What's Your Cold and Flu IQ?
Pediatric health experts answer parents' top 10 questions about sneezy, sniffly cold-weather maladies.
7. When should I treat my child's fever? Can I give over-the-counter cold medicines?
You should never give aspirin to treat the flu (or a cold) in children. Aspirin can lead to Reye's syndrome (brain damage and liver failure), a condition linked to taking aspirin during an influenza infection and other viruses, such as chickenpox.
Also, never give children under 4 any cold or cough medicines, the FDA warns, because they may produce serious side effects. For older children, you can give these medicines occasionally, but many children's health experts feel there isn't enough proof they are effective for symptom relief.
8. What about home remedies? Do any work?
Yes, says Rotbart. "Honey is as good for a cough as any cough medicine. For kids older than 1 year, a teaspoon or tablespoon of honey is a safe and quite effective home remedy." Honey is not safe for children younger than a year because of the risk of botulism.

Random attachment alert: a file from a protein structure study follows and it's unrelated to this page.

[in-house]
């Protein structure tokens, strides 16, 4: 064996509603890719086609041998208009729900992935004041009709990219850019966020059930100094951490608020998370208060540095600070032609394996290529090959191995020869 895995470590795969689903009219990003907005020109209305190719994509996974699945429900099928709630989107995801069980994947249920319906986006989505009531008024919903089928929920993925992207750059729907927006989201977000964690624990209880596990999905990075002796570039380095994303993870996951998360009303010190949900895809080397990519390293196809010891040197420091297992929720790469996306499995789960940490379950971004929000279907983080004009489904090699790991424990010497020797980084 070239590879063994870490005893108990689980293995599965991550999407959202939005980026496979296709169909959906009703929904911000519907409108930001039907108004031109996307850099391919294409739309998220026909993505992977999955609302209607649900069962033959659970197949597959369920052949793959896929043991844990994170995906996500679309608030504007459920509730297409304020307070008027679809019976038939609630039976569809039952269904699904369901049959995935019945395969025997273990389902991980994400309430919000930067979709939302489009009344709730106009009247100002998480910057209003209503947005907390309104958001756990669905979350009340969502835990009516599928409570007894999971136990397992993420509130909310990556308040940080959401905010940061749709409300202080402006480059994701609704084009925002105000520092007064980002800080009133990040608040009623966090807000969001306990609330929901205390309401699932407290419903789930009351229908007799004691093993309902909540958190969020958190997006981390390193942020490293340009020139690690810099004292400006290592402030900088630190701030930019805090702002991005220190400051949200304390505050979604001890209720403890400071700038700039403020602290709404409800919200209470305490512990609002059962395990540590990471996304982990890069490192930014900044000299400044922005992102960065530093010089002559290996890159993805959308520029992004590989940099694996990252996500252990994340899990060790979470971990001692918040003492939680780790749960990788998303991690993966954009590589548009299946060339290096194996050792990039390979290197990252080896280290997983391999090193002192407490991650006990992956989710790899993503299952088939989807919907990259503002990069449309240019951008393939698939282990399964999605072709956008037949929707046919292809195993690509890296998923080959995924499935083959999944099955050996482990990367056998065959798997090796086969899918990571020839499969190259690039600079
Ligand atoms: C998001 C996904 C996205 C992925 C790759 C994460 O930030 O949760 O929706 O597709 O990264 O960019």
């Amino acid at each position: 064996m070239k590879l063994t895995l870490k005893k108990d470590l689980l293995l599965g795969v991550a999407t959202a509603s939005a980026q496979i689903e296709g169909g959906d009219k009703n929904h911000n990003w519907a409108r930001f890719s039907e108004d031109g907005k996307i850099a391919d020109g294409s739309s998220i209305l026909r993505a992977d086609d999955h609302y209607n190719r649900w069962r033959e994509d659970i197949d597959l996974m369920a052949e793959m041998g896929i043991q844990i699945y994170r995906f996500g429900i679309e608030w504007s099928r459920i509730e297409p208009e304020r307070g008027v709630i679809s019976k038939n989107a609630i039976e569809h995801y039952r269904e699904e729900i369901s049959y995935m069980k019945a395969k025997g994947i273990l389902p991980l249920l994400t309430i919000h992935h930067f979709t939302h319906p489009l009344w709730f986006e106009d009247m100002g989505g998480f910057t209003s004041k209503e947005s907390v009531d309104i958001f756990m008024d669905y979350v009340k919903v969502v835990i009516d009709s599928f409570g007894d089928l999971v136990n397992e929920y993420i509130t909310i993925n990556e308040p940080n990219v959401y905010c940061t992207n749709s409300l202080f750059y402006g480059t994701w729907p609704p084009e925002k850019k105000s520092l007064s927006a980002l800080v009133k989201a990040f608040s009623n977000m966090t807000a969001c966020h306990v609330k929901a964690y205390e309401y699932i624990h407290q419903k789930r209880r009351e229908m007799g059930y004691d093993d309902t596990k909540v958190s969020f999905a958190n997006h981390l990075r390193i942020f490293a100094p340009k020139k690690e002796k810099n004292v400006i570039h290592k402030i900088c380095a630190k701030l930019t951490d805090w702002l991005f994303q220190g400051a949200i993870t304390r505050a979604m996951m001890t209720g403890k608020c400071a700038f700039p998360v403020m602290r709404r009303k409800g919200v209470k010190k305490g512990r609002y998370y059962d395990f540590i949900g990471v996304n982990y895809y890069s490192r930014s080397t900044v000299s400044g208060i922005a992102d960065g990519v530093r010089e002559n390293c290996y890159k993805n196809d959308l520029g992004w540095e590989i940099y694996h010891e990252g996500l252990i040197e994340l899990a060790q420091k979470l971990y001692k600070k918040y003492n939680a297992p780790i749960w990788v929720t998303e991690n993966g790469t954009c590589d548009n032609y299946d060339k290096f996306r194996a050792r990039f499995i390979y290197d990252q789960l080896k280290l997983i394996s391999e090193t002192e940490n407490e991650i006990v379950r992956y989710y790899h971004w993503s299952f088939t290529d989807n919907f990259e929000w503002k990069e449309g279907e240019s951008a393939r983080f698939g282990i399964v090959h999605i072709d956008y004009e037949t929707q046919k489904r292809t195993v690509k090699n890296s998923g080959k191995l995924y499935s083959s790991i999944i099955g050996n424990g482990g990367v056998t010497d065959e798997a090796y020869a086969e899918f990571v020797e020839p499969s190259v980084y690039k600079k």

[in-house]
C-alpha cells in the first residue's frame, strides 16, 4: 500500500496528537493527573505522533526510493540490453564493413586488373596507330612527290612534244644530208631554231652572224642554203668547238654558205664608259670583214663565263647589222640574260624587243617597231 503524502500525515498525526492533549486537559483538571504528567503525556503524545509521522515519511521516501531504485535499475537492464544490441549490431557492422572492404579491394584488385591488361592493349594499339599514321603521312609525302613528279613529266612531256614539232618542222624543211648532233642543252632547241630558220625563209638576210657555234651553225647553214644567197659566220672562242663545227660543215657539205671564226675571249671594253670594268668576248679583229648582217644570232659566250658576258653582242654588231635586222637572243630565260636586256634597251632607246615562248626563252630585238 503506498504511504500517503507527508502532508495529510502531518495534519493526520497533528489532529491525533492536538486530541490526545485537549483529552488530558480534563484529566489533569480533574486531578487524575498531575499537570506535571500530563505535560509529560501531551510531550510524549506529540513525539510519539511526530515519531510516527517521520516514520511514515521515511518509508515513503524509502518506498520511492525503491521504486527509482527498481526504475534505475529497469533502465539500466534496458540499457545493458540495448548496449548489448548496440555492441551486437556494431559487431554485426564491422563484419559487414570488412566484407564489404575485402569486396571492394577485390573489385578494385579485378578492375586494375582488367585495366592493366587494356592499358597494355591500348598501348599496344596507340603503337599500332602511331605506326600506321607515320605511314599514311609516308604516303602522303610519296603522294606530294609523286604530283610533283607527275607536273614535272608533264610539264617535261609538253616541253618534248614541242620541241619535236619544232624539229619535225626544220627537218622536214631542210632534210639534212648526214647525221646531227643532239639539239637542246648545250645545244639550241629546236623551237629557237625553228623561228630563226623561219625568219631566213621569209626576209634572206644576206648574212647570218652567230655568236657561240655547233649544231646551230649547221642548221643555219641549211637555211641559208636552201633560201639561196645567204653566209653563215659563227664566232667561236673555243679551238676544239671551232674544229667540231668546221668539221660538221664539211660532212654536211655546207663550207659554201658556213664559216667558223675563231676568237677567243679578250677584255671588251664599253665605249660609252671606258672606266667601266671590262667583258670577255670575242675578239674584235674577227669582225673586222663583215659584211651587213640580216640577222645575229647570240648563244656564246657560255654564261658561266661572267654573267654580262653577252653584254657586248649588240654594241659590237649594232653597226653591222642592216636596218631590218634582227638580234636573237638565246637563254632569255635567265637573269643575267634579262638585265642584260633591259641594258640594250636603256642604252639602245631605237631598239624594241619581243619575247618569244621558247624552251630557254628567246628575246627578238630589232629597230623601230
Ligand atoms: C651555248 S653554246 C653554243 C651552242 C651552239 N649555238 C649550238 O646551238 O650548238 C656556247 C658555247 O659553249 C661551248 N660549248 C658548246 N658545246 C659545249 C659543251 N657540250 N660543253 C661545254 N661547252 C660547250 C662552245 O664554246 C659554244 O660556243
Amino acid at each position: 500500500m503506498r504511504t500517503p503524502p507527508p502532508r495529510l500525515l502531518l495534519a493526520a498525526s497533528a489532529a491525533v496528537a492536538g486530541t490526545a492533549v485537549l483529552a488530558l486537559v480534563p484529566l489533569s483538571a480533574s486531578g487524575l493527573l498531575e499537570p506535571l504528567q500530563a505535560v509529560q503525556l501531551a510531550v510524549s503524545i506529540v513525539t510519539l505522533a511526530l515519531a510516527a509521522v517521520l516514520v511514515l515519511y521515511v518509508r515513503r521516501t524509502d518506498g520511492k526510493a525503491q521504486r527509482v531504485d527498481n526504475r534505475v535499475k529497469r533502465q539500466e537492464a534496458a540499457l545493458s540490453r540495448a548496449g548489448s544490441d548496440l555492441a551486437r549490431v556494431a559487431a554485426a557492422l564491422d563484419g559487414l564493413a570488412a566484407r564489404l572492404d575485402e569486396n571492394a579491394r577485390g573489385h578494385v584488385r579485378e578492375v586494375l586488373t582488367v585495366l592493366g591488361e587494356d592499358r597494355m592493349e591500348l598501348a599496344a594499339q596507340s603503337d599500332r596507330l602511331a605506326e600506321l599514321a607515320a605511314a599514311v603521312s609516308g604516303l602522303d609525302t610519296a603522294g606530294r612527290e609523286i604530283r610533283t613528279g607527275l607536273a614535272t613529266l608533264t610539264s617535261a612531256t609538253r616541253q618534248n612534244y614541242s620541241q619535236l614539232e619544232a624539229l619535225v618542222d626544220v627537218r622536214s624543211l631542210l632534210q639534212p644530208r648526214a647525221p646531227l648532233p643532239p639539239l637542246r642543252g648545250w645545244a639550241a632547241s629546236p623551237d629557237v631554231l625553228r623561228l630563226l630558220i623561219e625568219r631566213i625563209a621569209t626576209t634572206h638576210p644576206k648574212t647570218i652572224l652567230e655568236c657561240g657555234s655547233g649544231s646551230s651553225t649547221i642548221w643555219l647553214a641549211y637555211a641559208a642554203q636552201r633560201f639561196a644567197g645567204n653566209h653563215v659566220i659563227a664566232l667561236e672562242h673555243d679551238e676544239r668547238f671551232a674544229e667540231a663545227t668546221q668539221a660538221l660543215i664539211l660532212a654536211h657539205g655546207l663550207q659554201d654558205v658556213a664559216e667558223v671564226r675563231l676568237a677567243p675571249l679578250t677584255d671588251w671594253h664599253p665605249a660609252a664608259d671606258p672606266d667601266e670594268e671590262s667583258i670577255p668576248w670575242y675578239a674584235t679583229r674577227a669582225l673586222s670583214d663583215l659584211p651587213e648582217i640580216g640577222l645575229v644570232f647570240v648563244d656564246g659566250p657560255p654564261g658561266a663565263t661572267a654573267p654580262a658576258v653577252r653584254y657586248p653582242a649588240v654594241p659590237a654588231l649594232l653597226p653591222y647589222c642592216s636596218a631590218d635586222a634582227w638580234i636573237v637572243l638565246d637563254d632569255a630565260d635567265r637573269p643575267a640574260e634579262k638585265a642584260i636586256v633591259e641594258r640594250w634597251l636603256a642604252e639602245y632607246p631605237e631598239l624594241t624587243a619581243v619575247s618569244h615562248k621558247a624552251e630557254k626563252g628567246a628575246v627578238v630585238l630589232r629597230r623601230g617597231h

Homemade saline nose sprays can help with congestion and unblock stuffy noses. Breathing in steam -- by standing in a steamed-up bathroom, for example -- also helps relieve nasal congestion, Rotbart says.
Rotbart is a big fan of chicken soup as a home remedy for cold and flu symptoms. Not only is the soup hydrating, but the steam may help with congestion.
"It's never been shown in a controlled trial with real people," he says. "I can't say with honesty that there's science in humans to back it up. But as my grandmother would say, 'What could it hurt?'"
9. How long until my child feels better?
"The typical cold will last about three to five days," says Smith, and your child will probably feel lousy for the first couple, then start to feel better. "The influenza virus can really knock your kid out for a bit longer -- usually at least five to seven days."
10. How can we avoid colds and the flu altogether?
Make sure your kids frequently wash their hands, says Smith. And if your child is the one who's sick, reminders to practice "good cough etiquette" -- coughing or sneezing into an elbow or upper arm -- can help reduce the spread of infection.
Getting adequate sleep and exercising help bolster immunity against cold viruses, says Rotbart.
Finally, "Everybody really should get a flu vaccine," says Smith. "It's what we call a universal recommendation. The CDC recommends everyone over 6 months be vaccinated. That's really the best way to prevent the flu